Manage It!: Your Guide to Modern, Pragmatic Project Management. By Johanna Rothman, Pragmatic Bookshelf, 2007, ISBN 978-0978739249, 307 pages.
After some fifteen years of managing a wide range of projects I joined Logica in 1989 to head up one of the company's largest projects. Before I even unpacked my briefcase I was sent on a three-day project management course during which I discovered that almost everything I had done in the past was not good practice. It was a salutary experience to sit there amongst less senior colleagues and get the answers wrong. The course paid off some ten years later when I started a major project in Washington two days before 9/11 and managed to deliver on time and on budget. Over the years I have built up quite a collection of project management books and was very interested to see how this new book would stand up against them.
Before looking at the book in detail I should explain that this book is primarily about the management of software projects. Johanna Rothman  has a long and distinguished career in software engineering. Not many readers will actually be managing a software development project themselves right now, but my expectation is that their daily life is being influenced by one or more such projects as I write. In addition my guess would be that only about five per cent of this book is about techniques that are purely applicable to software development.
There are sixteen chapters that follow the life cycle of any project. The first five chapters cover project initiation, initial project scheduling and estimating the work that will be involved. It is when you get to Chapter Six that the author really starts to show her considerable expertise and her gift for communication. The chapter is entitled 'Recognising and Avoiding Schedule Games' and includes observations on various approaches to managing schedules, such as the 'Bring Me a Rock' game. This is when the sponsors tell you they want it faster but don't tell you when or why. I'm sure that is a familiar situation, and the author comes up with five possible solutions.
Chapters Seven to Ten are all about the people-aspects of projects, including creating a great project team, steering the project, maintaining project rhythm and managing meetings. The chapter on managing meetings is quite superb, and starts with a section entitled 'Cancel These Meetings', highlighting that any meeting that does not clearly have a defined and measurable impact on the progress of the project should be cancelled.
Chapters Eleven to Thirteen provide advice on the ongoing management of projects and monitoring progress. Chapter Thirteen specifically covers methods for integrating testing into software projects and is the only chapter that is only tangentially valuable to other categories of project. The final chapters cover the management of multiple projects and project completion.
Throughout the book there is a good selection of diagrams and charts and many of these are available on a Web site associated with the book. There are a few Web citations in the footnotes but this is basically the expertise of the author laid out in a highly organised way with good contents pages and a well-constructed index that facilitates dipping in to a specific set of pages for guidance on a problem. The writing style is heavily 'conversational' and when I read the book for the first time on a long train journey I felt that I was being talked to by the author. Paragraphs longer than 100 words are very rare.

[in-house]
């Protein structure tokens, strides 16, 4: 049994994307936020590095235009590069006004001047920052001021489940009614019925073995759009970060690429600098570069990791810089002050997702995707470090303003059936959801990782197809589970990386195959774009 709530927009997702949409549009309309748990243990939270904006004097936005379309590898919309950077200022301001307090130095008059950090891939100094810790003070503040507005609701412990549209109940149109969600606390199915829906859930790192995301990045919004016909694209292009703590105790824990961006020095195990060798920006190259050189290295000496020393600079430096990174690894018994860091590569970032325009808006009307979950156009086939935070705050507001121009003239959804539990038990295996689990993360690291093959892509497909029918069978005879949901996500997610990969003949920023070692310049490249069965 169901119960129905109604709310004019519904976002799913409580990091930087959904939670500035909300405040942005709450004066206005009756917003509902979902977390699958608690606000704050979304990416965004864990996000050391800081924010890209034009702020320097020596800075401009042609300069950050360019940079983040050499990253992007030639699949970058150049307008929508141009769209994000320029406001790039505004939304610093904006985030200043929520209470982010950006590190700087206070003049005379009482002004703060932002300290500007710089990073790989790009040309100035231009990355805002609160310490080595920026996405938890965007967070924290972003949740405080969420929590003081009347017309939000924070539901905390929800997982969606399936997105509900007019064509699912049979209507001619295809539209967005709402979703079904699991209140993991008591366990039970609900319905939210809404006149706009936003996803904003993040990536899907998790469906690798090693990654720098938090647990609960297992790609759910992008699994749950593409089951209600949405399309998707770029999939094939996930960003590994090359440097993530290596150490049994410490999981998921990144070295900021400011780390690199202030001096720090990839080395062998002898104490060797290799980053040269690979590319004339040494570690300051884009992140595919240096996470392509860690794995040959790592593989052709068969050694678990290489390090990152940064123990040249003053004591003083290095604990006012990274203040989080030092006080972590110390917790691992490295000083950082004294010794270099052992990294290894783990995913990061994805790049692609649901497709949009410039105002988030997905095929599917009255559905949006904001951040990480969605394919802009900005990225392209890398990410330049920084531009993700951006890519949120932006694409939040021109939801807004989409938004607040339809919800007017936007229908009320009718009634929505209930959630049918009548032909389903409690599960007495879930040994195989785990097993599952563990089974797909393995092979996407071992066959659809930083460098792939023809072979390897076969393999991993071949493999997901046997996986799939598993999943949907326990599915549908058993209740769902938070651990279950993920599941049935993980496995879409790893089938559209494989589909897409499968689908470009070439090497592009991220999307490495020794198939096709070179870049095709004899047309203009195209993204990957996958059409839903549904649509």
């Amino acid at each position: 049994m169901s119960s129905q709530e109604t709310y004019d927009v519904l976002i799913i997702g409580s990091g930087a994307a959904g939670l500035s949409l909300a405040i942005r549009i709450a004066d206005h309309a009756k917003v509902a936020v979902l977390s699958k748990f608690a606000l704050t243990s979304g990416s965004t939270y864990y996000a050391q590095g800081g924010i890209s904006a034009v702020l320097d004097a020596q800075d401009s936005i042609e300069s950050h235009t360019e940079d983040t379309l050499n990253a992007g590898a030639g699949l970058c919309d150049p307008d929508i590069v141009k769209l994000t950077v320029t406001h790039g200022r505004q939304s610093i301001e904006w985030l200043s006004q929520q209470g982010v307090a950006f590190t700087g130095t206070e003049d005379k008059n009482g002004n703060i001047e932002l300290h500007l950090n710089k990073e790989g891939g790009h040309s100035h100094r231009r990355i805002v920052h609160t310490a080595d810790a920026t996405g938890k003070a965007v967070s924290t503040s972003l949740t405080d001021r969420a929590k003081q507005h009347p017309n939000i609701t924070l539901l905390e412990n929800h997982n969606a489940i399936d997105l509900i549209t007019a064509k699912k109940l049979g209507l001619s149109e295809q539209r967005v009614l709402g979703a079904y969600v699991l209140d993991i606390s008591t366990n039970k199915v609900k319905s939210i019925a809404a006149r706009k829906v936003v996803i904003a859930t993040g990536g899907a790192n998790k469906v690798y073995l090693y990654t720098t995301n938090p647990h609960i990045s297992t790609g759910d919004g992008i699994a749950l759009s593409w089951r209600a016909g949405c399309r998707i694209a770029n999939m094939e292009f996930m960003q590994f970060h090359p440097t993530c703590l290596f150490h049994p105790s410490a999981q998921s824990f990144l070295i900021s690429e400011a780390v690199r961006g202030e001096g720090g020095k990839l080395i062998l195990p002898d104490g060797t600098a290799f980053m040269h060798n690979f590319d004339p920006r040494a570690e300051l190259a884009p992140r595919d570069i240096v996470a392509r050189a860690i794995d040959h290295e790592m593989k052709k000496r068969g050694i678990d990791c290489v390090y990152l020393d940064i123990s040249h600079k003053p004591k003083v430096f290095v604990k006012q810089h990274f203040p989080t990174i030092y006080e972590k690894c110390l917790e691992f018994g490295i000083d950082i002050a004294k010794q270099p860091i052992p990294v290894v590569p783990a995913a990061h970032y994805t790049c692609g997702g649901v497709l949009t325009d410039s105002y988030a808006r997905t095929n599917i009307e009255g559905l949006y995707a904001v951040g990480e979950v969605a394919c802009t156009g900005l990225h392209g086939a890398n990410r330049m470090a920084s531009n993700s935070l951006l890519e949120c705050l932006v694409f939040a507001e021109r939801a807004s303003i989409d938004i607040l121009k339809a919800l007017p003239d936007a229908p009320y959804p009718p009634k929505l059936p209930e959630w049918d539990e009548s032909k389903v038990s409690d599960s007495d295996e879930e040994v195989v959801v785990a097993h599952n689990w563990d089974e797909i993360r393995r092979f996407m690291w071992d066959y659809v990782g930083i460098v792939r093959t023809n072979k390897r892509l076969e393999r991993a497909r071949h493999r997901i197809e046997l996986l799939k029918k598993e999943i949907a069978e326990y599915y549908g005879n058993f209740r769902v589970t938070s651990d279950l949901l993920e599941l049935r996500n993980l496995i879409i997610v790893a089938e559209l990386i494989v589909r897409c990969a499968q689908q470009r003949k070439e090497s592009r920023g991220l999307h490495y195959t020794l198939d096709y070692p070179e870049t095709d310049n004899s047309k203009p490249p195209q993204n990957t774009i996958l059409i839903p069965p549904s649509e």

If you are looking for a formal comparison of project methodologies then this is not the book for you. If you have been told (or in a moment of madness volunteered) to be a project manager then this book will be invaluable if you accept that from time to time you will need to recognise that the advice is specifically about software projects. However this could be an asset when you are the customer for a software project, for example the upgrade of your library management system or a new content management system. You can then use the book to check on the project management procedures being used by the contractor and highlight those that you sense are going to cause problems along the line.
The approach is very pragmatic and comes from an author who has clearly managed a very wide range of successful projects. Because of this pragmatic approach, reconciling the advice given with Prince2  is going to be a challenge, but then all too often I find Prince2 has been adopted because it's the only methodology most managers have ever heard of!
Even after some thirty years in project management, I found much of value in this book and time after time found I was saying to myself "That's neat!". Give this book to any one in your team that you have appointed as a project manager but do read it first, as you will find yourself being asked some difficult questions within a very short time.